Tucson, Arizona - Attorney General Mark Brnovich announced that his office (AGO) resolved an Arizonans with Disabilities Act (AzDA) complaint against a Tucson establishment that allegedly refused to serve a veteran because his service animal accompanied him.
In March 2020, the veteran filed a complaint of discrimination with the AGO against P’Nosh Deli and Catering Company/Old Father Inn for refusing to serve him and ordering him to leave because of his disability and service dog.
To resolve the case, the establishment agreed to pay monetary damages to the veteran, civil penalties, and provide a donation to an entity that trains service animals for veterans. In addition, the establishment will implement anti-discrimination policies consistent with AzDA and undergo service animal training.
“The Arizonans with Disabilities Act protects individuals with disabilities from unequal treatment and denial of services,” said Attorney General Mark Brnovich. “No person, especially our heroic veterans, should be barred from enjoying our great Arizona establishments because he or she needs a service animal.”
What is a service animal?
Under the AzDA, service animals are dogs that are individually trained to do work or perform tasks for people with disabilities. Miniature horses also can be service animals.
There are other types of assistance animals, such as emotional support animals and companion animals. Assistance animals that do not meet the definition of a service animal are not service animals under AzDA. For example, cats and other domesticated animals are not service animals under AzDA. Similarly, dogs that are not individually trained to do work or perform tasks for a person with a disability are not service animals under AzDA.
I have a 'No Pets' policy. Can I exclude service animals?
Service animals are not pets; they are specially-trained to assist individuals with disabilities. Discrimination under the AzDA can include a failure to make reasonable modifications to an establishment’s policies, practices, or procedures if the modifications are necessary to provide goods and services to an individual with a disability. For example, an establishment may be required to provide a reasonable modification to a no pet policy if an individual has a disability-related need for a service animal.
If someone tries to enter my establishment with a dog, what questions can I ask?
If a person’s disability-related need for a service animal is obvious, there is no need to ask any questions. For example, if an individual has a Seeing Eye dog or is using a miniature horse for mobility assistance, it is inappropriate to ask additional questions.
When the need for a service animal is not obvious, staff may ask two questions:
(1) Is the dog/miniature horse a service animal required because of a disability?
(2) What work or task has the dog/miniature horse been trained to perform?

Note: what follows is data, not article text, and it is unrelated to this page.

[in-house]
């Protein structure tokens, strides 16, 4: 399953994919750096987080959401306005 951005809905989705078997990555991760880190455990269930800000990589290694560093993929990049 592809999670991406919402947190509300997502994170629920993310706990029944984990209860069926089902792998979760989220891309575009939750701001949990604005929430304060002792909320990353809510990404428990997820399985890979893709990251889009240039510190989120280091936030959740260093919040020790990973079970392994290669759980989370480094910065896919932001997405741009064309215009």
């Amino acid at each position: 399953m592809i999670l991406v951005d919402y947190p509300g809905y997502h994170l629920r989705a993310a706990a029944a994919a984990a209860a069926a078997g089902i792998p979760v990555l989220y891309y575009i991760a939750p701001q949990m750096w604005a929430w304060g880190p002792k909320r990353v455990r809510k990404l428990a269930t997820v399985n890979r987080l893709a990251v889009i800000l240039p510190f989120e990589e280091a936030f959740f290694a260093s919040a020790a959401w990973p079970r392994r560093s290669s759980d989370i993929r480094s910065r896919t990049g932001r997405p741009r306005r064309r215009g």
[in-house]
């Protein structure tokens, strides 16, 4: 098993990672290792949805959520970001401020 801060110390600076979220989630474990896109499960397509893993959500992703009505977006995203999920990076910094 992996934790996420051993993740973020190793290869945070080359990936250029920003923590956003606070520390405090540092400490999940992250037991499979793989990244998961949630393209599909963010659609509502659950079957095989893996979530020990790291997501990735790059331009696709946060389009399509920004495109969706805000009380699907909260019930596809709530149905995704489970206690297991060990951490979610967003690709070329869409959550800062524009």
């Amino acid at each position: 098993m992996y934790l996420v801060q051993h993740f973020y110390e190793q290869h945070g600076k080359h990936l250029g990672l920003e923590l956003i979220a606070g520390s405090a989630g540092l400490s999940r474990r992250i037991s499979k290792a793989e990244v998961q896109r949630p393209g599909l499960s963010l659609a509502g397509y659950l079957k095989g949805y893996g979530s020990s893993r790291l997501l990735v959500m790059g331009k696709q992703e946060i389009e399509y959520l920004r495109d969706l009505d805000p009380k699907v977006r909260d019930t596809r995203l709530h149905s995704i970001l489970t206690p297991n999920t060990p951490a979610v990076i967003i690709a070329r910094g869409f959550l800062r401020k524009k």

Establishment owners/operators must remember that some disability-related needs for a service animal may not be evident. For example, there are dogs that are trained to alert a handler to an oncoming stroke, a change in a diabetic person’s blood chemistry, and to assist a handler with post-traumatic stress disorder. In all of these examples, both the individual’s disability and the disability-related need for a service animal likely will not be obvious.
Can I ask for proof of service animal certification?
There is no official certification requirement for service animals. A service animal can be individually trained to assist someone with a disability and not be certified.
If a dog is not wearing a service animal vest, can it still be a service animal?
Although many service animals wear vests with a service animal patch, there is no official requirement that service animals have any particular vest, harness, lease, or collar.
Although not required to wear specialized items, service animals must be under the control of their handler and harnessed, leashed, or tethered unless the handler’s disability prevents them from using these devices or the devices interfere with the service animal’s performance of its tasks.
AGO Civil Rights Division
The mission of the Civil Rights Division is to enforce civil rights laws, increase public awareness of civil rights, provide dispute resolution services, and offer community services throughout the state.
In Fiscal Year 2020, the Civil Rights Division investigated 2,271 allegations of discrimination and obtained more than $1 million in monetary relief for aggrieved parties. The Civil Rights Division also obtained agreements to proactively alleviate future civil rights violations and for future monitoring.
If you believe you’ve been discriminated against in housing, employment, public accommodations, or voting, please contact our office at (602)542-5263 or submit an intake questionnaire here .